10.21 AM, General surgery ward. My eyes were focused on my shoe laces, in a bid to escape being noticed by the professor critiquing our patient history taking skills. My mind was pathologically blank as usual, and I was quietly counting the minutes till 11.00 AM, when we’d be released. “39 more minutes to safety,” I told myself, acutely aware that 39 minutes felt more like 39 years. No way I could escape being grilled. I felt the panic monster lurking menacingly beneath the surface, looking for a crack to squeeze through and wreck havoc in my already flustered mind. I started to drift as a defense mechanism, and the loud, confident voice of the seasoned professor of surgery receded into the background as my true self took the helm. It was time to follow the yellow brick road again. Time to look into the looking glass.
Rays of light were shooting into the ward on the 5th floor, illuminating an 18 year old boy whose leg had been amputated following a snake bite. I had already listened to his story, and I purposely blocked processing the feelings that followed after. His life had been changed in an instant, and the randomness of the event and its fateful consequences was too much for me. I have come across many patients with similar stories, some caused by human error and negligence and some simply unavoidable.
I only have two years before being thrust into the battlefield, where my decisions will mean life or death for some poor soul out there. That thought weighs heavily on mind all the time, and it has made me more serious and eager to absorb as much knowledge and expertise as I can. I still feel woefully inadequate, and I do not feel as if this is something that will be cured with time. There’s so much to learn and so little time. Quite humbling, if you ask me.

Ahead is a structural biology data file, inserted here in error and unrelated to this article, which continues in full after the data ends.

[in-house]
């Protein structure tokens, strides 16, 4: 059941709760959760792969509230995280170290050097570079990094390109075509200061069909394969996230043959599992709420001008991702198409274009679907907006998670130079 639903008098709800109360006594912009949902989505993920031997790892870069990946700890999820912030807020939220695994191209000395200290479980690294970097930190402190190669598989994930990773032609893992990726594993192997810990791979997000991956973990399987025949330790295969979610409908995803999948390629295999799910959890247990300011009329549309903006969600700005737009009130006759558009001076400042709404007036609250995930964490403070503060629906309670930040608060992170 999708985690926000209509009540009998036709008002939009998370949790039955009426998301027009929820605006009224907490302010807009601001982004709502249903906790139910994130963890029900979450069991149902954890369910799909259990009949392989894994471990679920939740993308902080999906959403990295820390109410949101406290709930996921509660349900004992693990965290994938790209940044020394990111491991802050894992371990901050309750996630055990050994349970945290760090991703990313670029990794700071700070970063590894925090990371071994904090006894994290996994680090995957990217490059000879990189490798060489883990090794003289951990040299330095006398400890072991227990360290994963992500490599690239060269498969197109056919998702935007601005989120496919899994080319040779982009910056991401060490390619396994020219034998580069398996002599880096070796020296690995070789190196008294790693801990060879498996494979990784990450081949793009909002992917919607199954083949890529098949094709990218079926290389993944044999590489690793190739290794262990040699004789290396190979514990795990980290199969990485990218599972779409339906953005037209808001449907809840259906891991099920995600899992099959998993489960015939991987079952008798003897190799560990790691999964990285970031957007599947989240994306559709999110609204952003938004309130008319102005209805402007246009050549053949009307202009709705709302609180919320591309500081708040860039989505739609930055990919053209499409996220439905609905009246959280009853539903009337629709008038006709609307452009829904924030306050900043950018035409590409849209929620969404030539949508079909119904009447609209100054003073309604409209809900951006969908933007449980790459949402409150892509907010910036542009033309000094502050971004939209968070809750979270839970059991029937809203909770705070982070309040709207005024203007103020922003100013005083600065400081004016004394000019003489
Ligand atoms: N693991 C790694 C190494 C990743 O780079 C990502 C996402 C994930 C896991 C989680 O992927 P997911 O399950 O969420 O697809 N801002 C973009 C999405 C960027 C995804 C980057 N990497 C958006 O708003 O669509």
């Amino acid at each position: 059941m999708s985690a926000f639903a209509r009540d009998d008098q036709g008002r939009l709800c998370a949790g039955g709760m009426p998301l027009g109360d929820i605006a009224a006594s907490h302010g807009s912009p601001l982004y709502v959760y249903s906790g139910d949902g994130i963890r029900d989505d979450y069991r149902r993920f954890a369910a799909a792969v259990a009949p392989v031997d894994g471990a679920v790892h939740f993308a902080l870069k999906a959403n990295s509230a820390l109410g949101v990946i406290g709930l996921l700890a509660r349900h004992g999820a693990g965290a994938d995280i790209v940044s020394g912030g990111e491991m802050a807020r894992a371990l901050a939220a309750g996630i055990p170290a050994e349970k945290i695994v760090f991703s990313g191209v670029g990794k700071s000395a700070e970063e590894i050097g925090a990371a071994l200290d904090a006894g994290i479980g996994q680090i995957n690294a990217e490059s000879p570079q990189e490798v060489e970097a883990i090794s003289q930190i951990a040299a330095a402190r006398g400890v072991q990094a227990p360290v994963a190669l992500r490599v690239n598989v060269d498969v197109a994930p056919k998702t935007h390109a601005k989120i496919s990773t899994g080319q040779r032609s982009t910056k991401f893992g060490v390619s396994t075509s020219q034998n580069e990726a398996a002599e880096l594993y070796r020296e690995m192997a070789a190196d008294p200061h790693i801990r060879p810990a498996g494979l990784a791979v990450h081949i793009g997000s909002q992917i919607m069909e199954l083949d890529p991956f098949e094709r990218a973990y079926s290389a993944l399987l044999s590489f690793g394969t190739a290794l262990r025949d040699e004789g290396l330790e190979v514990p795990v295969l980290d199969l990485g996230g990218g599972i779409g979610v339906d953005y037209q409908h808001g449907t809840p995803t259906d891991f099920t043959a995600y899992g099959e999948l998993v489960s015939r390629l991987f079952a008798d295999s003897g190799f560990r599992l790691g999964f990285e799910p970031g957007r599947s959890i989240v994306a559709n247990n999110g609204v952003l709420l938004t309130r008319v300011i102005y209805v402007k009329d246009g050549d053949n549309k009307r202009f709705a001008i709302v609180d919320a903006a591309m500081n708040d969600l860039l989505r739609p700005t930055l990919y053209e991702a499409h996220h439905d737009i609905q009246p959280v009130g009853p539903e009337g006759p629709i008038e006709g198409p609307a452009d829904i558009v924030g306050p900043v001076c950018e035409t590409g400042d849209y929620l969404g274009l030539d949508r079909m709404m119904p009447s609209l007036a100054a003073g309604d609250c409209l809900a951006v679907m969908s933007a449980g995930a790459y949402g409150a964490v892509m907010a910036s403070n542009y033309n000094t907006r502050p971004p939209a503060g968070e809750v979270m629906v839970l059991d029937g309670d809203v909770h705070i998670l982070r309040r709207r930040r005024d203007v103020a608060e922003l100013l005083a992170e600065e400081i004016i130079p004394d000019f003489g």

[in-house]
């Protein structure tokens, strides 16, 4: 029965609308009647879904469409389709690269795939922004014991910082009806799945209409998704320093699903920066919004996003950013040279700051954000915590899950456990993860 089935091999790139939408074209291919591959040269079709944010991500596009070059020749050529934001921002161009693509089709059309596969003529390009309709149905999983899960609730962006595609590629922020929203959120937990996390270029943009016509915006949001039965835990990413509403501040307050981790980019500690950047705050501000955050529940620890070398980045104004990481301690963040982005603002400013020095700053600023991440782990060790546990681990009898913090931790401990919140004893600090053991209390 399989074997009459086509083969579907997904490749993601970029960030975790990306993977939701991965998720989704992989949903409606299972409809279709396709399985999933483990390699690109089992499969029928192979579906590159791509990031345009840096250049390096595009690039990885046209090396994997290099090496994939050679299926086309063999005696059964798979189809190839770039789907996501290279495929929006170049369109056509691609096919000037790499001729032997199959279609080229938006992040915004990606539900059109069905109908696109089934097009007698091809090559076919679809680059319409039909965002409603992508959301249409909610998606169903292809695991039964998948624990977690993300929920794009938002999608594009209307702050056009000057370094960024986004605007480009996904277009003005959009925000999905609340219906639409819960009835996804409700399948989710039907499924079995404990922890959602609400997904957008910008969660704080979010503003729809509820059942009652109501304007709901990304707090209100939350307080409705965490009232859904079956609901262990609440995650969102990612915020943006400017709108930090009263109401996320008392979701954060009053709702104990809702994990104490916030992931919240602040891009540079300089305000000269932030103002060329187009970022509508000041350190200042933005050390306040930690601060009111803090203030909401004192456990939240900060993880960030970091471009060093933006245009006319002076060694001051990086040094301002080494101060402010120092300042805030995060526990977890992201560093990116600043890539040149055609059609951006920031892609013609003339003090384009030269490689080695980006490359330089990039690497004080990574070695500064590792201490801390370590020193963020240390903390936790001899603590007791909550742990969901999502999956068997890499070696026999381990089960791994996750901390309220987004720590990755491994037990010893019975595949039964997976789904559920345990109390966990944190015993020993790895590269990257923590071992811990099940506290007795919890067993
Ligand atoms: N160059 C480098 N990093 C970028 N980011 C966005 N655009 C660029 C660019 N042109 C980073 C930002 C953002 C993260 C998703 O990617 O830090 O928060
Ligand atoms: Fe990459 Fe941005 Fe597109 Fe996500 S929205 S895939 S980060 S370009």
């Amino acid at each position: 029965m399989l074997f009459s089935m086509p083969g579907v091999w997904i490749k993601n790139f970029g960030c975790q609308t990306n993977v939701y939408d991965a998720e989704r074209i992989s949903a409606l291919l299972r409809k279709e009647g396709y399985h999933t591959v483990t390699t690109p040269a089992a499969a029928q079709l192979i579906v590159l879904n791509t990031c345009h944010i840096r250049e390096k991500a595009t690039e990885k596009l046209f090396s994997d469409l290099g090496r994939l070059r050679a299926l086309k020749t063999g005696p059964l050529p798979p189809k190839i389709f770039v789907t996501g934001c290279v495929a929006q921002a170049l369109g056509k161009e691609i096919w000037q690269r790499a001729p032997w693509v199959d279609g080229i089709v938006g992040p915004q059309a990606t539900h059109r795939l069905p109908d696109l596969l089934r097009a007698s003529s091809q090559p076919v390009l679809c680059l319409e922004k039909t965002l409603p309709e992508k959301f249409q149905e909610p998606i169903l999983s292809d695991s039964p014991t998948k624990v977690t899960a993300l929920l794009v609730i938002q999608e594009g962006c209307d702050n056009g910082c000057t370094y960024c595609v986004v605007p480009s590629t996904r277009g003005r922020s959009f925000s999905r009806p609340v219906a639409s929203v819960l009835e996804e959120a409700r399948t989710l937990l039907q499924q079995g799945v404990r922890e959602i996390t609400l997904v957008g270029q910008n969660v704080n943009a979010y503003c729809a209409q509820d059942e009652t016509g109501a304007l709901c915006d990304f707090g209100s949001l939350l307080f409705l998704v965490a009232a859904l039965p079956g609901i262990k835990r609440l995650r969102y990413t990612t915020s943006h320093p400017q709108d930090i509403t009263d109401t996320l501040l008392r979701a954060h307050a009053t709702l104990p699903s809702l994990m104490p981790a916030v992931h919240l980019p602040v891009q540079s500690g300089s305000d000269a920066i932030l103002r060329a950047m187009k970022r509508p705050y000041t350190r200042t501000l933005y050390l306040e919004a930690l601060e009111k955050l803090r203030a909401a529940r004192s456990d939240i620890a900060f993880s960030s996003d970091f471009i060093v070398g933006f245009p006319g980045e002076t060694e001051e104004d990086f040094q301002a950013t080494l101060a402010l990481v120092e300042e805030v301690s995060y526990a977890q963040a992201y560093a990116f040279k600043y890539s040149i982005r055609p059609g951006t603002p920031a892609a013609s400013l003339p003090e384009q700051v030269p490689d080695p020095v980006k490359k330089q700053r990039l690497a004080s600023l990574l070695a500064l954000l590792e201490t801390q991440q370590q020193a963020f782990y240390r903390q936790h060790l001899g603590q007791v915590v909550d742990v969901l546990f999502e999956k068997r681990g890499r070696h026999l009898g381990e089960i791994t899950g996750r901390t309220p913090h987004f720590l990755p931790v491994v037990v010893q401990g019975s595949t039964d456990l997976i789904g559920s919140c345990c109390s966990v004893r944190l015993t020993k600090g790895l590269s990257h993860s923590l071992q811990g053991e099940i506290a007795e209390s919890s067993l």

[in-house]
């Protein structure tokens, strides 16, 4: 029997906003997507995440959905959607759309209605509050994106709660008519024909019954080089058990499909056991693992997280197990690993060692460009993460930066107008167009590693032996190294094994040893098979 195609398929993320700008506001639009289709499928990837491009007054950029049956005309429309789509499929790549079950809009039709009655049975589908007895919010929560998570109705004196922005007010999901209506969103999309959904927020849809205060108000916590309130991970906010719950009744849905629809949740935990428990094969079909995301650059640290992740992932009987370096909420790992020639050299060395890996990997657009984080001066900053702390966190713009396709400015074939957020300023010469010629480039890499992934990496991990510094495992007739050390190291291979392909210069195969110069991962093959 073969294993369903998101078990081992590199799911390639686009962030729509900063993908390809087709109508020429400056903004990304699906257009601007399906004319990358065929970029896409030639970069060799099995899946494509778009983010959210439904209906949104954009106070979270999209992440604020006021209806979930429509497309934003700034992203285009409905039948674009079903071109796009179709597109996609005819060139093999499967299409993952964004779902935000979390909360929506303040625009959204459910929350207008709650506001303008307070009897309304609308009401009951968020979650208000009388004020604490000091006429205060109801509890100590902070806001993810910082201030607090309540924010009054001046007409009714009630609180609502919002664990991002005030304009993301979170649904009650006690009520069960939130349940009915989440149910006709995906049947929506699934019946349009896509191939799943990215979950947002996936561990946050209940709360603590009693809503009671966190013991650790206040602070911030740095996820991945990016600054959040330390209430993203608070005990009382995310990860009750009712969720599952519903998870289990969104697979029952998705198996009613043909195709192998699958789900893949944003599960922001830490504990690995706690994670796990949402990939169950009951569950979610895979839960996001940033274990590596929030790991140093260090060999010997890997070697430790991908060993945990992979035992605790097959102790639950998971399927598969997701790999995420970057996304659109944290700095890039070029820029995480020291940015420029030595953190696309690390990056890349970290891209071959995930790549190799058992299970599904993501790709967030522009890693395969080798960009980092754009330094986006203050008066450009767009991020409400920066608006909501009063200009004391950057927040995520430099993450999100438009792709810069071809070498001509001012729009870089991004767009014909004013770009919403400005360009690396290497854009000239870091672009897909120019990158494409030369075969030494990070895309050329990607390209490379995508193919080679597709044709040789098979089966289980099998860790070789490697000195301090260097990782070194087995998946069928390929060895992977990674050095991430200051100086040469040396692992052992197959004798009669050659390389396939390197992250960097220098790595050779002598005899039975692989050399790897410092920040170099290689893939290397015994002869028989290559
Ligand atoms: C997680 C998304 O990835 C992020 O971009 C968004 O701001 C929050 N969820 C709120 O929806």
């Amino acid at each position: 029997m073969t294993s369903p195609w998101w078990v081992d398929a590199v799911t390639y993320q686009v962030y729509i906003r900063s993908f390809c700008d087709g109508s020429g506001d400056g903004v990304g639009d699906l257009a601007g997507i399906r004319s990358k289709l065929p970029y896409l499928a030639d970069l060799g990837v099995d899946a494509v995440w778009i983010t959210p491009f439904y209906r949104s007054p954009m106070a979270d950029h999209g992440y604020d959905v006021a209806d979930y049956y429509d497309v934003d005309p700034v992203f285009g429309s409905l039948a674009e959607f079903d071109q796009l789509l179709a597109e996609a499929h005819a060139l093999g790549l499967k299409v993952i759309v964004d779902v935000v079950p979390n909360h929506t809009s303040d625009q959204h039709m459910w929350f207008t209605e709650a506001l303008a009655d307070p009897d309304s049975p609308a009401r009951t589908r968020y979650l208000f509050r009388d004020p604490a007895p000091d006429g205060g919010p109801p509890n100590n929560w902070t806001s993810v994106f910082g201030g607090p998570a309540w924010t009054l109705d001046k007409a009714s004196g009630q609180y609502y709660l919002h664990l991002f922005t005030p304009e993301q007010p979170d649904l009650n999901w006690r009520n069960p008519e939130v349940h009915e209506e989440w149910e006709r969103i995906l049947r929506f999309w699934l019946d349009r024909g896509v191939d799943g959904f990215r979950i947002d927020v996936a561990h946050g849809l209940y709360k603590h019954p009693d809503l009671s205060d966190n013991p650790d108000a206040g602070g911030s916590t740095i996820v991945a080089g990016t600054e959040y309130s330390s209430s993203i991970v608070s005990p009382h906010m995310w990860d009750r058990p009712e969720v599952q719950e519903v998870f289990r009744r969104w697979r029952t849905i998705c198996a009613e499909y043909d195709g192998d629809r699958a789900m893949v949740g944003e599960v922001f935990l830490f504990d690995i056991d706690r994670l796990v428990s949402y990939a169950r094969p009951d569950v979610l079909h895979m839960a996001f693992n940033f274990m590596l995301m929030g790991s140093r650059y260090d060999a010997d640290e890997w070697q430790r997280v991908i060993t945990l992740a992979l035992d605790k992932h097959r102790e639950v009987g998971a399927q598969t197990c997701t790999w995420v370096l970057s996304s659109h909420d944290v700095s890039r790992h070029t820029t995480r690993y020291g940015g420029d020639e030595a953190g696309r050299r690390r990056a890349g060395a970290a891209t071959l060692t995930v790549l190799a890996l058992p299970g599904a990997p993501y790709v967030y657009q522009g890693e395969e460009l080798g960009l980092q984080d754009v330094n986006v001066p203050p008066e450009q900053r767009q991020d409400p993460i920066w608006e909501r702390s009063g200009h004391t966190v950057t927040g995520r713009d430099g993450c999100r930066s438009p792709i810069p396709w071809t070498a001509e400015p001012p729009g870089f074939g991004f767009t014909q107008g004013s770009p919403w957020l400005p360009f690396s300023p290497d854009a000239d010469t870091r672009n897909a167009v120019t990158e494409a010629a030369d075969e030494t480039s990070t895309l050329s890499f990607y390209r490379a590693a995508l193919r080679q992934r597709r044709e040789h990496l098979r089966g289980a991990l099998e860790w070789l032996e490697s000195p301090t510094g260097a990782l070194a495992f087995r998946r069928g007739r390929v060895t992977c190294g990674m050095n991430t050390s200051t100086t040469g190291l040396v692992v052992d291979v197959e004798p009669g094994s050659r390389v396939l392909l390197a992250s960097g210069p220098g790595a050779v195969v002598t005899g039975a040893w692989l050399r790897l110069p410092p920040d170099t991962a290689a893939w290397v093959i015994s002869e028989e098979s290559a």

I need to be more disciplined in my time management. Medicine is important, but I do not want to be a horse with blinkers, narrowly focusing on the race track and ignoring everything else. I am in the prime of my youth, and there are other aspects of my life that I would love to explore and experience. However, this can be difficult when you have reading assignments and other work to do every day. Difficult, but not impossible. How well can you juggle? That’s the million dollar question.
I had blinkers on once, in primary school and in high school. Lack of sufficient exposure convinced me that the only career that would be acceptable to my ‘intellect’ was medicine. It is no wonder then that many children who have performed extremely well in national examinations always want to be neurosurgeons, cardio-thoracic surgeons, oncologists and maybe civil engineers. I don’t blame them. Having been one of those high achievers who found themselves on the front page of the newspaper, my responses were no different. What troubles me is how different my choices in life would have been if I had been exposed to more information and more role models then. If we were told that there was more to school than simply getting good grades and joining a prestigious university for an even more prestigious degree course, how many brilliant entrepreneurs would have found their calling earlier?